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Open-source software development projects — Internet-based communities of software developers who voluntarily collaborate in order to develop software that they or their organizations need — have become an important economic and cultural phenomenon. Sourceforge.net, a major infrastructure provider and repository for such projects, lists more than 10,000 of them and more than 300,000 registered users. The digital software products emanating from such projects are commercially attractive and widely used in business and government (by IBM, NASA and the German government, to name just a few). Because such products are deemed a “public good” — meaning that one person’s use of them does not diminish another’s benefits from them — the open-source movement’s unique development practices are challenging the traditional views of how innovation should work.
A Brief History
In the 1960s and 1970s, software development was carried out mostly by scientists and engineers working in academic, government and corporate laboratories. They considered it a normal part of their research culture to freely exchange, modify and build upon one another’s software, both individually and collaboratively. In 1969, the U.S. Defense Advanced Research Projects Agency (DARPA) established the ARPAnet, the first transcontinental, high-speed computer network. ARPAnet allowed developers to exchange software code and other information widely, easily, swiftly and cheaply. It grew in popularity and eventually linked several universities, defense contractors and research laboratories. However, its limits soon became apparent. The network could connect approximately 250 hosts, too few to cater to the growing communication needs among engineers and academics. A number of technological advancements that emerged between 1940 and 1970 led to the development of the Internet project that would eventually solve this bottleneck. Today the Internet has more than 100 million users worldwide and has become the major breeding ground for open-source software development.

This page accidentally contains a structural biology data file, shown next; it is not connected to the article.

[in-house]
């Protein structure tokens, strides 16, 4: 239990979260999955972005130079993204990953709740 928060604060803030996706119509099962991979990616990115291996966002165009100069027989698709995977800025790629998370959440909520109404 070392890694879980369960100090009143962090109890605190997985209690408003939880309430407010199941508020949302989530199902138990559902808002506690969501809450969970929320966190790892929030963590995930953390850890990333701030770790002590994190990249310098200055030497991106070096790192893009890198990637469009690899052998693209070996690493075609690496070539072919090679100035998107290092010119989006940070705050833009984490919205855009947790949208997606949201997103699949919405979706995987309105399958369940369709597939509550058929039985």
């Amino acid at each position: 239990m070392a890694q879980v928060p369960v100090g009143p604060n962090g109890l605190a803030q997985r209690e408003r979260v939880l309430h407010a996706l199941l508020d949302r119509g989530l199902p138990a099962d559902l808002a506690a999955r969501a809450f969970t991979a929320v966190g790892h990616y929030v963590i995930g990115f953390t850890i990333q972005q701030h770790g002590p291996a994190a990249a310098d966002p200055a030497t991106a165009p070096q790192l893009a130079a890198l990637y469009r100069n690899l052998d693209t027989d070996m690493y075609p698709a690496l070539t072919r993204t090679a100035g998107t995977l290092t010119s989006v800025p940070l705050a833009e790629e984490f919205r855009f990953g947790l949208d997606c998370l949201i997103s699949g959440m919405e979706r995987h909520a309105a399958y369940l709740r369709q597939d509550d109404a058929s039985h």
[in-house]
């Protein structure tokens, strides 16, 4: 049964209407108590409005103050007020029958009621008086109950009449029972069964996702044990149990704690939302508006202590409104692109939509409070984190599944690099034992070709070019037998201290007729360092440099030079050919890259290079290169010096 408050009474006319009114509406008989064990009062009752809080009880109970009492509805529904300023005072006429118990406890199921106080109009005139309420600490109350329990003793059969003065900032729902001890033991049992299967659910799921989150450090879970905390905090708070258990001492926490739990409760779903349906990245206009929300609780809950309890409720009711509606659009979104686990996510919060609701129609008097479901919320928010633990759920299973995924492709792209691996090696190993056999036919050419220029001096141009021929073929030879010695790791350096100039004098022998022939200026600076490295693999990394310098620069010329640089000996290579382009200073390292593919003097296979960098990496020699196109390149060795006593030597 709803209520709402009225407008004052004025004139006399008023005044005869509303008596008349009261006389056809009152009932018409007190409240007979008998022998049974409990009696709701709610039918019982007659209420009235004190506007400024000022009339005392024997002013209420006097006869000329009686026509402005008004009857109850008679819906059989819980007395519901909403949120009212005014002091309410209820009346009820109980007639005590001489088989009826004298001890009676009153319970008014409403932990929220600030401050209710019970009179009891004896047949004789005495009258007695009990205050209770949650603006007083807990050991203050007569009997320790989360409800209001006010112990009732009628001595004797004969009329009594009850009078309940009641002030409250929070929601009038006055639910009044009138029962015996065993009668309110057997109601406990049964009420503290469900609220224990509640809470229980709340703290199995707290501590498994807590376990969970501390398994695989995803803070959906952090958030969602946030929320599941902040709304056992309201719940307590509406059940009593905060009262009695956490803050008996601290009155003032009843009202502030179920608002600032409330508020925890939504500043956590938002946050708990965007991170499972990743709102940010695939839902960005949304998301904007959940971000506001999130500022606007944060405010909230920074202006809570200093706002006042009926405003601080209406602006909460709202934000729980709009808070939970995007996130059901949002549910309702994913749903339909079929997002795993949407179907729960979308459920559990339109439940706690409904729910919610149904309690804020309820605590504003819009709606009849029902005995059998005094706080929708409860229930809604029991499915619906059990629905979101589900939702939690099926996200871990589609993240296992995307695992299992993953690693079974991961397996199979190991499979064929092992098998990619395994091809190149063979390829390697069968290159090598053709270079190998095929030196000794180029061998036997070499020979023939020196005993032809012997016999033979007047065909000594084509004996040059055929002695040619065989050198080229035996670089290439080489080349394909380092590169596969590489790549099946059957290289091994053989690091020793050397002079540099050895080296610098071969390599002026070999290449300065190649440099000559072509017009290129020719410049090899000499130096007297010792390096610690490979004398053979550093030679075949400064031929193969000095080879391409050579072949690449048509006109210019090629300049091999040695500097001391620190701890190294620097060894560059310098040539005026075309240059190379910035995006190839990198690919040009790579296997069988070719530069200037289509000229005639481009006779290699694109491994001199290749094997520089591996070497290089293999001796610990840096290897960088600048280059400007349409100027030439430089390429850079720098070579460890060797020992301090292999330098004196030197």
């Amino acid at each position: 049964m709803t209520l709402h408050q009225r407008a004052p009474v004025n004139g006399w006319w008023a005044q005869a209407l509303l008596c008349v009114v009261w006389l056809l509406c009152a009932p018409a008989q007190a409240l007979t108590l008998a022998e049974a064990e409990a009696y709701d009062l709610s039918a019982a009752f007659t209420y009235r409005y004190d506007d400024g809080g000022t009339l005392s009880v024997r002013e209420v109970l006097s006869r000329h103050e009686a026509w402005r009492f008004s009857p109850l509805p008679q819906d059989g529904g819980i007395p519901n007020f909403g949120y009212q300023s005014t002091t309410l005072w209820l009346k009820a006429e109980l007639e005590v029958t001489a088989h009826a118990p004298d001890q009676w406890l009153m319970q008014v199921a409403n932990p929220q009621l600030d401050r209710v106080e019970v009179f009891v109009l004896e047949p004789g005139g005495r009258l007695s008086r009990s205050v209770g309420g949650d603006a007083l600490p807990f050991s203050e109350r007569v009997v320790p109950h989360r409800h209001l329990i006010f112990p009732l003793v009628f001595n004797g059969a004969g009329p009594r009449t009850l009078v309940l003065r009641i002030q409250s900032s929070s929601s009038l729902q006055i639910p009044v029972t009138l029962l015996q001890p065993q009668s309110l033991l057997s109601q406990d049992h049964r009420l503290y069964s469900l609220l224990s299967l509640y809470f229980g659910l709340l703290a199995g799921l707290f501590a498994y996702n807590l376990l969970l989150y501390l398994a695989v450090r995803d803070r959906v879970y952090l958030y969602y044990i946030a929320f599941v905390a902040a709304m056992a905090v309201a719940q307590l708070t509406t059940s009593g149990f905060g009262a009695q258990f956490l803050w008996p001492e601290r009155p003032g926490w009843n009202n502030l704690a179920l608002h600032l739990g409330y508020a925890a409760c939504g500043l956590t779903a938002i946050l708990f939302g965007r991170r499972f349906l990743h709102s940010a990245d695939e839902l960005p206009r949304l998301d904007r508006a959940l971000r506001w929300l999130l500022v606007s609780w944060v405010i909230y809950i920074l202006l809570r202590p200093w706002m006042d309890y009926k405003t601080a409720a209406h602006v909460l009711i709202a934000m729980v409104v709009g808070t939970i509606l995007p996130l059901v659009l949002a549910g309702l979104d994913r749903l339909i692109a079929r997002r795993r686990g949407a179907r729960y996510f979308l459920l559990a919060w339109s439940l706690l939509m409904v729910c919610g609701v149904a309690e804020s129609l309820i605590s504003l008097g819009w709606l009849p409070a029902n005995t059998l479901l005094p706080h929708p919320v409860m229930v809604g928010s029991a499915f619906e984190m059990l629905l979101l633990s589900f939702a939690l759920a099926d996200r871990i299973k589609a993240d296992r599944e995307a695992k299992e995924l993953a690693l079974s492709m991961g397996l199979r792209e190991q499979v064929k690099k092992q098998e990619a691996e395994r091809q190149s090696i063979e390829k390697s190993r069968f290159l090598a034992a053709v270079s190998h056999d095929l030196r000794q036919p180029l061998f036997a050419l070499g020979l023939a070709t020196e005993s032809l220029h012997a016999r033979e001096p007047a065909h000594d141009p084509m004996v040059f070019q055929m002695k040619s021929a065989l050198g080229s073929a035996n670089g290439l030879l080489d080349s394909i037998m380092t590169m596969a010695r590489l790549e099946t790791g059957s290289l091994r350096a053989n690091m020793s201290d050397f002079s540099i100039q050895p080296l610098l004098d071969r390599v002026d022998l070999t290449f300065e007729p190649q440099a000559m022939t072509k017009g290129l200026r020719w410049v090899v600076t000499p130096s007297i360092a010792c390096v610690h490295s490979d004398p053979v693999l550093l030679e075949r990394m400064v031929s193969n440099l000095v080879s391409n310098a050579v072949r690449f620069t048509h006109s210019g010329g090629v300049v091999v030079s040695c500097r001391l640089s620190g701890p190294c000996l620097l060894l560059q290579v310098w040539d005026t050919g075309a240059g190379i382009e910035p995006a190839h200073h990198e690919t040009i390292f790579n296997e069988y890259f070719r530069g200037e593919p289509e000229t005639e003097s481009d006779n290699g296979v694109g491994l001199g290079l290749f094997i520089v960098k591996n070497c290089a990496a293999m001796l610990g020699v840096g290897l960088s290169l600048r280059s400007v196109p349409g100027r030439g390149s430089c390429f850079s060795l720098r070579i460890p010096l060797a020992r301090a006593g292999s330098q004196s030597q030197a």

The communal culture was strongly present among a group of programmers at the MIT Artificial Intelligence Laboratory in the 1960s and 1970s. In the 1980s, this group received a major jolt when MIT licensed some of the code to a commercial software firm, which promptly restricted access to the source code of that software, and hence prevented noncompany personnel — including MIT hackers who had participated in developing it — from continuing to use it as a platform for further learning and development.
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